# Inferring multiple ratios and binomial proportions with missing data

I have a number of studies describing families tested for a genetic condition. For each study the following data are described:

• $n_p$, number of probands (the proband is the first person in a family to be diagnosed with the genetic condition, so this is generally equal to the number of families)
• $n_r$, number of relatives identified (this is the total number of people identified across families minus the number of probands)
• $n_c$, number of relatives given genetic counseling
• $n_t$, number of relatives given genetic testing

Relatives must be identified before they can be given genetic counseling, and they must be given genetic counseling before they can be given genetic testing.

If I assume that $n_r \sim r \times n_p$, $n_c \sim p_c \times n_r$ and $n_t \sim p_t \times n_c$ how can I infer $r$, $p_c$ and $p_t$ given that some values of $n_p$, $n_r$, $n_c$ and $n_t$ are missing (not reported)?

I am happy to work in WinBUGS, Stata, R and maybe others!

Thanks

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I think it would matter as to what tends to be missing the most and why. –  Michael Chernick Aug 8 '12 at 15:18
Would this information be available on a family level or just overall? –  Aniko Aug 8 '12 at 21:49
@MichaelChernick {p,r,c,t} are provided for 2 studies, {r,c,t} for a further 1, {p,r,t} for 9 studies and {p,t} for 4. Counselling is most often missing, but the reasons are not always stated and are unlikely to be uniform. –  tristan Aug 9 '12 at 5:52
@Aniko Each study has the information at the overall level, so for each study there are up to four data. –  tristan Aug 9 '12 at 5:53

Here is my own current solution:

Let $N_{p,i}$ be the random variable denoting the number of probands in study $i$, and let $N_{r,i},N_{c,i},N_{t,i}$ respectively denote the numbers of relatives, those counseled and those tested in study $i$.

I do not specify a distribution for $N_{p,i}$. I model $N_{r,i}$ as:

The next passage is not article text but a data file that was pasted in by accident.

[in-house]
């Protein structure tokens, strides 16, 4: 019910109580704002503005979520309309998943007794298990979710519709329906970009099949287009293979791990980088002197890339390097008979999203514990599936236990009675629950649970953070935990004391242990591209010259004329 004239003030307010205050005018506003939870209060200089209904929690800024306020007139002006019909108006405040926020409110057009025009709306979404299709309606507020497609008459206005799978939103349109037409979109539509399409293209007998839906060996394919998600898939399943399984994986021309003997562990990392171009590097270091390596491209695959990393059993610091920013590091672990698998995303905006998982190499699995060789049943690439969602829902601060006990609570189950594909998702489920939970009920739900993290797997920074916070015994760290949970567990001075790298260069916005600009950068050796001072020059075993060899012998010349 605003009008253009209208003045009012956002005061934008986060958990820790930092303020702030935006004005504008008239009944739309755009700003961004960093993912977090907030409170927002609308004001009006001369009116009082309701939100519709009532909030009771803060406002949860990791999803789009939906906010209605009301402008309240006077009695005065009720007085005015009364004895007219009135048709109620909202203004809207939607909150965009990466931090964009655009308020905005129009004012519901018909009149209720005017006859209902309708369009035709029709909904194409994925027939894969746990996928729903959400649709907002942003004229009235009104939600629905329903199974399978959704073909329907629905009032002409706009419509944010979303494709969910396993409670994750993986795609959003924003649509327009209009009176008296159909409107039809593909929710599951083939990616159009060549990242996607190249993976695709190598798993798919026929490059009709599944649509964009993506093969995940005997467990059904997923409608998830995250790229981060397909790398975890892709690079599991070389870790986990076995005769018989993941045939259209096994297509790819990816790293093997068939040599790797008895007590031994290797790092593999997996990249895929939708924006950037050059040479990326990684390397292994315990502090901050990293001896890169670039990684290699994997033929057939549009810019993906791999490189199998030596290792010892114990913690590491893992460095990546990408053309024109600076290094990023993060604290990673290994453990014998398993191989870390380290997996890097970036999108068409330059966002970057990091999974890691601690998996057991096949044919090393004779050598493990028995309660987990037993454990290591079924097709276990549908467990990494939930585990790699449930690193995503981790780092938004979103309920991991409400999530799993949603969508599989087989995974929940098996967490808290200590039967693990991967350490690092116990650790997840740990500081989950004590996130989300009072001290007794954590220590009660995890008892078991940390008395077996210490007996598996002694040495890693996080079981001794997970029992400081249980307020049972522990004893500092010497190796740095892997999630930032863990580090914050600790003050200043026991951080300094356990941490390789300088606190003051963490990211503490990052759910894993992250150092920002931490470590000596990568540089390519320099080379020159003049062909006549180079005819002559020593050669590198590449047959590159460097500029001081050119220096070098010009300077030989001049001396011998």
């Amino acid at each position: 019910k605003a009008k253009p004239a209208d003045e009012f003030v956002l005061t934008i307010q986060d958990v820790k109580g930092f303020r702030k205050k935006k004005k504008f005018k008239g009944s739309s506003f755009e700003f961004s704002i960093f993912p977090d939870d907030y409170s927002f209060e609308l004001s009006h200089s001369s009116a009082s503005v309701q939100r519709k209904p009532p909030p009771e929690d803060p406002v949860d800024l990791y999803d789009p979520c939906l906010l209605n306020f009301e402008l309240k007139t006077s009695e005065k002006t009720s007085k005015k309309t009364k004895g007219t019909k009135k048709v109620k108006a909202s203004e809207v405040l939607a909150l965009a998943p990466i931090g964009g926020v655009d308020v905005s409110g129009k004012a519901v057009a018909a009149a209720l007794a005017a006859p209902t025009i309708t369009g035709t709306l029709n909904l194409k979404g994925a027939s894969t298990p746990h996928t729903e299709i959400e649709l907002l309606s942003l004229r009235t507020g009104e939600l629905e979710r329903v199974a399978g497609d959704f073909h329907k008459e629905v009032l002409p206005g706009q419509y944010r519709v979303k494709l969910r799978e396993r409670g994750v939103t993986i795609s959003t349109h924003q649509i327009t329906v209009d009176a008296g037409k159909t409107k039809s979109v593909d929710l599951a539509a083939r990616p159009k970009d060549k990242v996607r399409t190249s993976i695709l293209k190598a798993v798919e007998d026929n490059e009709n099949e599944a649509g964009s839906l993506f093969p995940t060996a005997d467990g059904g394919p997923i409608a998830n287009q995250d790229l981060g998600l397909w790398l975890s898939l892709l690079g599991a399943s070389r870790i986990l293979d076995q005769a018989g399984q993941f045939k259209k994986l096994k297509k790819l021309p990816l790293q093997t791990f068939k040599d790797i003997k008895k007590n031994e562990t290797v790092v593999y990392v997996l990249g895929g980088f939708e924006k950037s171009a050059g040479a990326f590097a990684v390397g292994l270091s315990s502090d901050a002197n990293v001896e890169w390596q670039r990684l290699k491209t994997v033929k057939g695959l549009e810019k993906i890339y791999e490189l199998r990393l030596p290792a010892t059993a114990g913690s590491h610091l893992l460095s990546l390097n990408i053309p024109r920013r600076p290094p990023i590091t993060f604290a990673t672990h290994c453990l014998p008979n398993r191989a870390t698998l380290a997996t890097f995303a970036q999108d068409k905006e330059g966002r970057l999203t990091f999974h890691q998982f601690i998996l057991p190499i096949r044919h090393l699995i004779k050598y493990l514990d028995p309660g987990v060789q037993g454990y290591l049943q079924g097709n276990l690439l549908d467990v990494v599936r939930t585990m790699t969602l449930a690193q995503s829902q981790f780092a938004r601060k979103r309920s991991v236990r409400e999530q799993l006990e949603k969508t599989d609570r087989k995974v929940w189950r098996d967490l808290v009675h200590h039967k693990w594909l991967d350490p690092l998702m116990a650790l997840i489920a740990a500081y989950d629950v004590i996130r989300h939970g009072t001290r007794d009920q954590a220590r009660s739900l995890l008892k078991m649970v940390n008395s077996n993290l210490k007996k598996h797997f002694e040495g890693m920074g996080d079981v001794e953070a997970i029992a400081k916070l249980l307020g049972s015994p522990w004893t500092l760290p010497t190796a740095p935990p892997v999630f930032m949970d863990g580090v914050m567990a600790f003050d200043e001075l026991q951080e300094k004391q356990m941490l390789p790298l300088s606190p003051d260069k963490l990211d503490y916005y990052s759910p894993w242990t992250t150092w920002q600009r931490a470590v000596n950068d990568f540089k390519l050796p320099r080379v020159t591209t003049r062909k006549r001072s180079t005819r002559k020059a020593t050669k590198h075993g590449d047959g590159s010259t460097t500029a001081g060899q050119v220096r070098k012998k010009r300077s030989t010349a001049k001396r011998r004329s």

$N_{r,i} \mid N_{p,i} = n_{p,i} \sim Poisson(r \times n_{p,i})$

This is perhaps not the right distribution to use, please comment with any other suggestions! I then model $N_{c,i}$ as:

$N_{c,i} \mid N_{r,i} = n_{r,i} \sim Bin(p_c, n_{r,i})$

If $N_{r,i}$ is not specified but $N_{p,i}$ is, then $N_{c,i} \mid N_{p,i} = n_{p,i} \sim Poisson(r \times p_c \times n_{p,i})$. I then model $N_{t,i}$ as:

$N_{t,i} \mid N_{c,i} = n_{c,i} \sim Bin(p_t, n_{c,i})$

If $N_{c,i}$ is not specified but $N_{r,i}$ is, then $N_{t,i} \mid N_{r,i} = n_{r,i} \sim Bin(p_c \times p_t, n_{r,i})$. If neither $N_{c,i}$ nor $N_{r,i}$ are specified but $N_{p,i}$ is, then $N_{t,i} \mid N_{p,i} = n_{p,i} \sim Poisson(r \times p_c \times p_t \times n_{p,i})$.

I then divide the studies according to which variables are observed and apply the relevant marginal distribution. Here is my WinBUGS code:

model {
# Where all four variables are observed
for (i in 1:N_PRCT) {
# N_{r,i} | N_{p,i} = n_{p,i} ~ Poisson(r * n_{p,i})
lam[Q_PRCT[i]] <- r * N_p[Q_PRCT[i]]
N_r[Q_PRCT[i]] ~ dpois(lam[Q_PRCT[i]])
# N_{c,i} | N_{r,i} = n_{r,i} ~ Bin(p_c, n_{r,i})
N_c[Q_PRCT[i]] ~ dbin(p_c, N_r[Q_PRCT[i]])
# N_{t,i} | N_{c,i} = n_{c,i} ~ Bin(p_t, n_{c,i})
N_t[Q_PRCT[i]] ~ dbin(p_t, N_c[Q_PRCT[i]])
}

# Where the number being counseled is not observed
for (i in 1:N_PRT) {
# N_{r,i} | N_{p,i} = n_{p,i} ~ Poisson(r * n_{p,i})
lam[Q_PRT[i]] <- r * N_p[Q_PRT[i]]
N_r[Q_PRT[i]] ~ dpois(lam[Q_PRT[i]])
# N_{t,i} | N_{r,i} = n_{r,i} ~ Bin(p_c * p_t, n_{r,i})
N_t[Q_PRT[i]] ~ dbin(p_cp_t, N_r[Q_PRT[i]])
}

# Where only the number of probands and the number of
# relatives tested are observed
for (i in 1:N_PT) {
# N_{t,i} | N_{p,i} = n_{p,i} ~ Poisson(r * p_c * p_t * n_{p,i})
lam[Q_PT[i]] <- rp_cp_t * N_p[Q_PT[i]]
N_t[Q_PT[i]] ~ dpois(lam[Q_PT[i]])
}

# Where the number of probands is not observed
for (i in 1:N_RCT) {
# N_{c,i} | N_{r,i} = n_{r,i} ~ Bin(p_c, n_{r,i})
N_c[Q_RCT[i]] ~ dbin(p_c, N_r[Q_RCT[i]])
# N_{t,i} | N_{c,i} = n_{c,i} ~ Bin(p_t, n_{c,i})
N_t[Q_RCT[i]] ~ dbin(p_t, N_c[Q_RCT[i]])
}

# Vague priors on r, p_c and p_t
r ~ dgamma(1, 0.001)
p_c ~ dbeta(1, 1)
p_t ~ dbeta(1, 1)

rp_c <- r * p_c
rp_cp_t <- r * p_c * p_t
p_cp_t <- p_c * p_t
}

# DATA
list(
N_PRCT=2, Q_PRCT=c(6,8),
N_PRT=9,  Q_PRT=c(1,2,3,7,12,13,14,15,16),
N_PT=4,   Q_PT=c(5,9,10,11),
N_RCT=1,  Q_RCT=c(4),
N_p=c(537,    18,     84,     NA,
10,     36,     1,      4,
44,     111,    6,      39,
32,     113,    147,    17),
N_r=c(10283,  167,    2309,   286,
NA,     446,    96,     208,
NA,     NA,     NA,     643,
620,    3104,   6195,   405),
N_c=c(NA,     NA,     NA,     113,
NA,     347,    NA,     92,
NA,     NA,     NA,     NA,
NA,     NA,     NA,     NA),
N_t=c(2622,   68,     694,    112,
21,     334,    39,     84,
249,    1359,   156,    38,
127,    525,    432,    157)
)


Next steps are then to move it from a fixed-effects meta-analysis to a random-effects and hopefully onto a meta-regression.

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